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Eighty-Fourth Pennsylvania Infantry.

Carr's Brigade — Humphreys's Division--Third Corps.

(1) Col. William G. Murray (Killed). (2) Col. Samuel M. Bowman; Bvt. Brig. Gen.

companies. killed and died of wounds. died of disease, accidents, in Prison, &c. Total Enrollment.
Officers. Men. Total. Officers. Men. Total.
Field and Staff 2   2       19
Company A 1 14 15   7 7 128
  B   8 8   11 11 81
  C   12 12   11 11 172
  D   10 10   10 10 113
  E 1 14 15   12 12 131
  F   18 18   9 9 105
  G 1 10 11 1 10 11 120
  H   10 10   7 7 90
  I   10 10   11 11 159
  K 1 13 14   10 10 167
Totals 6 119 125 1 98 99 1,285

Total of killed and wounded, 491; died in Confederate prisons (previously included), 17.

battles. K. & M. W. battles. K. & M. W.
Kernstown, Va. 30 Spotsylvania, Va. 12
Port Republic, Va. 3 North Anna, Va. 3
Cedar Mountain, Va. 1 Totopotomoy, Va. 4
Manassas, Va. 2 Cold Harbor, Va. 3
Fredericksburg, Va. 11 Petersburg, Va. 8
Chancellorsville, Va. 29 Deep Bottom, Va. 4
Mine Run, Va. 4 Poplar Spring Church, Va. 1
Wilderness, Va. 10    

Present, also, at Front Royal; Kelly's Ford; Strawberry Plains; Hatcher's Run.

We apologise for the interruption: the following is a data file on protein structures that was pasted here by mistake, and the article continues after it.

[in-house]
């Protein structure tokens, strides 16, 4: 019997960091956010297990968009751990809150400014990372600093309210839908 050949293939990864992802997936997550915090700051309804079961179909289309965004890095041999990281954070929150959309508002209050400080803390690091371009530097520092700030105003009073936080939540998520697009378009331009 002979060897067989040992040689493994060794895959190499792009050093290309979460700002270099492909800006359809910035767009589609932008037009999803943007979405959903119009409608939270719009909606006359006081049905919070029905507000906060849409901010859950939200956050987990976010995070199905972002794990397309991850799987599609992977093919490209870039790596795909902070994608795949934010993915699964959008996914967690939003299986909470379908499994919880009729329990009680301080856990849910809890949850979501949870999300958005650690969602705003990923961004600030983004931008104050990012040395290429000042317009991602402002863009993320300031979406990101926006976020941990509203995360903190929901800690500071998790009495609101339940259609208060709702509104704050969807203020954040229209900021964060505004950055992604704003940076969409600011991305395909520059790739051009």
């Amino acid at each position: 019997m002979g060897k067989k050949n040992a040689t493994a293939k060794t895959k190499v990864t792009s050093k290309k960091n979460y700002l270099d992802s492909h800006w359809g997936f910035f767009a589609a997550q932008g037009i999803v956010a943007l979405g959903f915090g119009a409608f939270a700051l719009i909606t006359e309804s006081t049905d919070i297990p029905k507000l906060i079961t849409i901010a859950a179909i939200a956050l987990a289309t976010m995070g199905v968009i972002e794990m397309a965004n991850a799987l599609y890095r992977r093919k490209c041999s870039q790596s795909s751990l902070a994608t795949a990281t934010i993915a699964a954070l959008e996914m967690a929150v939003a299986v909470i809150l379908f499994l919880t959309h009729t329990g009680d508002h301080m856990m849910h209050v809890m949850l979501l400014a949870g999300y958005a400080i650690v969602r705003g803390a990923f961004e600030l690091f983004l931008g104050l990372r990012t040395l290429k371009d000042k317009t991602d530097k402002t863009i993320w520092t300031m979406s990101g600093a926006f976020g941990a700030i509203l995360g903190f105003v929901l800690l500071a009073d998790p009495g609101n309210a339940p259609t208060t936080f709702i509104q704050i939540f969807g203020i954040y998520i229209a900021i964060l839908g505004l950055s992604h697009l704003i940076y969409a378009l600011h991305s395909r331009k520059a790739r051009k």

notes.--Although a Third Corps regiment, the Eighty-fourth saw much active service while in other commands. Soon after its organization, in 1861, it was ordered to the Upper Potomac, and thence to the Shenandoah Valley where it served under General Lander, and, after his death, in Shields's Division. It was with Shields at Kernstown, and was hotly engaged there; Colonel Murray and two line officers were killed there, the regiment losing 21 killed, and 71 wounded. At Cedar Mountain and Manassas it was in Ricketts's Division, of McDowell's Corps; at Fredericksburg and Chancellorsville it was in Carroll's Brigade, Whipple's Division, Third Corps. At Chancellorsville it lost 215 in killed, wounded, missing, and prisoners, out of 391 present. The regiment was not engaged at Gettysburg, having been detailed as a train-guard. Upon the discontinuance of the Third Corps it was again transferred, this time to Mott's Division, Second Corps. Colonel Bowman having been detailed on duty elsewhere, the command of the regiment devolved on Lieutenant-Colonel Milton Opp, an experienced and efficient officer who fell mortally wounded at the Wilderness. The regiment was mustered-out in November, 1864, but enough recruits and reenlisted men remained to form a battalion of four companies. This battalion was consolidated January 13, 1865, with the Fifty-seventh Pennsylvania, and Lieutenant-Colonel Zinn of the Eighty-fourth became colonel of the Fifty-seventh. Its casualties at the Wilderness and Spotsylvania May 5-13, 1864, were 13 killed, 70 wounded, and 2 missing.

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